What would you do if your pastor said this to you?

“If your brother sins against you, go and show him his fault, just between the two of you. If he listens to you, you have won your brother over. But if he will not listen, take one or two others along, so that every matter may be established by the testimony of two or three witnesses.” Matthew 18:15-16

I grew up in a very conservative Christian home. Both my mother and father were staunch Christians. We went to church twice on Sundays and on Wednesday evenings as well as any other opportunity – revivals, Vacation Bible School, mission conferences, etc.  My dad taught adult Sunday School, drove the church bus, served as deacon and in various other areas of the church. Mom is very quiet and reserved, so she served behind the scenes – preparing meals for families in need or church events and working in the nursery.

Dad led family devotions at home and I would always hear Mom singing her favorite hymns around the house. I NEVER saw them drink or swear. They were the Godliest people I knew.

I said all this to lead up to the main topic of this post.

What would you do if you learned that the pastor of the church that your elderly mother is attending is questioning her salvation? Dad has been gone for about three years now and Mom has found a church closer to home. As I said, she is very quiet and reserved and her comfort zone is virtually nonexistent. When she is put on the spot and is questioned about anything, she gets flustered and is unable to give the right answers even if she knows them.

On several occasions, this pastor called her to meetings, leading her to believe that it was a church meeting. She would arrive and find only her, the pastor and the pastor’s wife or the deacons. They would sit her down and question her about her salvation. He would even phone the senior center that she frequents to ask them about her.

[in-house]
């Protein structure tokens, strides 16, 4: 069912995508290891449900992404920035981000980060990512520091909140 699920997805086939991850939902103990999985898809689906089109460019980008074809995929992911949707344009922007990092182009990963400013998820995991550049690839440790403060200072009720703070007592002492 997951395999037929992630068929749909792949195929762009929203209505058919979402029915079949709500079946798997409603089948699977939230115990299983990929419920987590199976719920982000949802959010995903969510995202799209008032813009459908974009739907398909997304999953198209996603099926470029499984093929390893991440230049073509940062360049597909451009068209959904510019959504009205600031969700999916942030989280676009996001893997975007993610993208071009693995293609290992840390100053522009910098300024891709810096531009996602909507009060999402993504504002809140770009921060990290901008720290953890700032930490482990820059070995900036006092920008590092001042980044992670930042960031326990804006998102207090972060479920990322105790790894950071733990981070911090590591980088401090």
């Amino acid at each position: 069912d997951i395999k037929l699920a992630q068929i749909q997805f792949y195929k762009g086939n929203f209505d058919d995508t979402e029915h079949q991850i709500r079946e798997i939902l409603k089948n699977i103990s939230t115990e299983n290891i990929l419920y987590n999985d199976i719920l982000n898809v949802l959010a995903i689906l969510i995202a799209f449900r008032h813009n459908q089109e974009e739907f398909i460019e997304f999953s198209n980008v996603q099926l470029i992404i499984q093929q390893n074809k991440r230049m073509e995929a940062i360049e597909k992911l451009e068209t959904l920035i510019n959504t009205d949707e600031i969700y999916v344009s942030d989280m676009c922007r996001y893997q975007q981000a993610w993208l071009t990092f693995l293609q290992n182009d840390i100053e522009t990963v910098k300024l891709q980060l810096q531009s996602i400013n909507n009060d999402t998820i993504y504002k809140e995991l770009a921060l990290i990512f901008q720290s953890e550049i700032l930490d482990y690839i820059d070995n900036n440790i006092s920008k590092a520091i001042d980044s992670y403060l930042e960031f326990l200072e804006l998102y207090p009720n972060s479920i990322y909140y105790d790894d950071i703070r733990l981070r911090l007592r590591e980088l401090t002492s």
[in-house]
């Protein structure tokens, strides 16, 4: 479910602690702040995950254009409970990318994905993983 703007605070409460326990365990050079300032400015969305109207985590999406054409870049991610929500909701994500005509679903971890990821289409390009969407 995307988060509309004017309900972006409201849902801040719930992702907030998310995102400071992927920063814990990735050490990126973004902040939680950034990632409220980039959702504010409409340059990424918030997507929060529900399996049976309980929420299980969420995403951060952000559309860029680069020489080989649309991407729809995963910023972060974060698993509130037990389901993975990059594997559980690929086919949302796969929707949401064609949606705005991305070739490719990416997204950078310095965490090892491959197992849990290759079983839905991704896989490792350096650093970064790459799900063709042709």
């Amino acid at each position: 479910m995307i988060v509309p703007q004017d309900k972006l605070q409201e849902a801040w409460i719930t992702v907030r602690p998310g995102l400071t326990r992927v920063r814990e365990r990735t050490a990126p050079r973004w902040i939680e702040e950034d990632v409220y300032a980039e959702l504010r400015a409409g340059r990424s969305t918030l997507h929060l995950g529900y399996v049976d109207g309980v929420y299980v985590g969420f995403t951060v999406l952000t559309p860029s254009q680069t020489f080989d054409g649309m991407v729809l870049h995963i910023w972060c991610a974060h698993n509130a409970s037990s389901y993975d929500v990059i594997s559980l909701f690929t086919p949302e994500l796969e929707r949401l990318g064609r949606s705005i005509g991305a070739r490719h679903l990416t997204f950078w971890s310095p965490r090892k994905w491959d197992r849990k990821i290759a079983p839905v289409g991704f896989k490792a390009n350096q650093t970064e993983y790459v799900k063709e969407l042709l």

While, initially, this really angered me that he would do this to someone as unassuming as my 83-year-old mother, I now feel more pity and compassion, not only for the church, but for any others that they interrogate like this. Fortunately, Mom is grounded enough in her Christianity that she did not let it suppress her faith. My concern is for those that are new Christians or even non-Christians that come into the church and are detoured by this pastor’s “screening” process.

The question of the day: What, as a fellow Christian, do I do about it? Do I go to the pastor and confront him myself? Do I ask a fellow pastor to speak with him? Or do I simply do nothing but pray? He is clearly in the wrong and risks scaring away prospective church members or even lost souls. I would love to hear your input on this. Please leave a comment with your opinion.

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